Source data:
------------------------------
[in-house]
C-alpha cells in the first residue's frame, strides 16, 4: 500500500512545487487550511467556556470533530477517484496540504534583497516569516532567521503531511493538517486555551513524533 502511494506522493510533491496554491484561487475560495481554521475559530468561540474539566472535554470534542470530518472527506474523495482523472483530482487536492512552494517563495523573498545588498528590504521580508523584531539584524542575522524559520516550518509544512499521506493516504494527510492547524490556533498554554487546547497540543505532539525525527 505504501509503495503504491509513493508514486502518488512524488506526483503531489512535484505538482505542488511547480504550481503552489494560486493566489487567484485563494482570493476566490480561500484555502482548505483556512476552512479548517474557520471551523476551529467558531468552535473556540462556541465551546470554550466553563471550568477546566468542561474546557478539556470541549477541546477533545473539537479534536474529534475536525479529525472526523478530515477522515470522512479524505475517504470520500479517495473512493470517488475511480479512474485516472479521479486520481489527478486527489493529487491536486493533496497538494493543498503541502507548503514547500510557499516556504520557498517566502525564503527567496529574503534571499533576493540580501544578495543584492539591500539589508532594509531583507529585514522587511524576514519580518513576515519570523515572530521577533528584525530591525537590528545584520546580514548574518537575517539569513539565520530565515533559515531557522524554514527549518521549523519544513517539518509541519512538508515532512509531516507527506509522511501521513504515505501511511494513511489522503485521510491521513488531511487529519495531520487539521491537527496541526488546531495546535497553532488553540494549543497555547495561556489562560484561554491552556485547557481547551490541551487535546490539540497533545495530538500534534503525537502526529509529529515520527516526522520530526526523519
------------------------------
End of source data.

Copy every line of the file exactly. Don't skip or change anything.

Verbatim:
[in-house]
C-alpha cells in the first residue's frame, strides 16, 4: 500500500512545487487550511467556556470533530477517484496540504534583497516569516532567521503531511493538517486555551513524533 502511494506522493510533491496554491484561487475560495481554521475559530468561540474539566472535554470534542470530518472527506474523495482523472483530482487536492512552494517563495523573498545588498528590504521580508523584531539584524542575522524559520516550518509544512499521506493516504494527510492547524490556533498554554487546547497540543505532539525525527 505504501509503495503504491509513493508514486502518488512524488506526483503531489512535484505538482505542488511547480504550481503552489494560486493566489487567484485563494482570493476566490480561500484555502482548505483556512476552512479548517474557520471551523476551529467558531468552535473556540462556541465551546470554550466553563471550568477546566468542561474546557478539556470541549477541546477533545473539537479534536474529534475536525479529525472526523478530515477522515470522512479524505475517504470520500479517495473512493470517488475511480479512474485516472479521479486520481489527478486527489493529487491536486493533496497538494493543498503541502507548503514547500510557499516556504520557498517566502525564503527567496529574503534571499533576493540580501544578495543584492539591500539589508532594509531583507529585514522587511524576514519580518513576515519570523515572530521577533528584525530591525537590528545584520546580514548574518537575517539569513539565520530565515533559515531557522524554514527549518521549523519544513517539518509541519512538508515532512509531516507527506509522511501521513504515505501511511494513511489522503485521510491521513488531511487529519495531520487539521491537527496541526488546531495546535497553532488553540494549543497555547495561556489562560484561554491552556485547557481547551490541551487535546490539540497533545495530538500534534503525537502526529509529529515520527516526522520530526526523519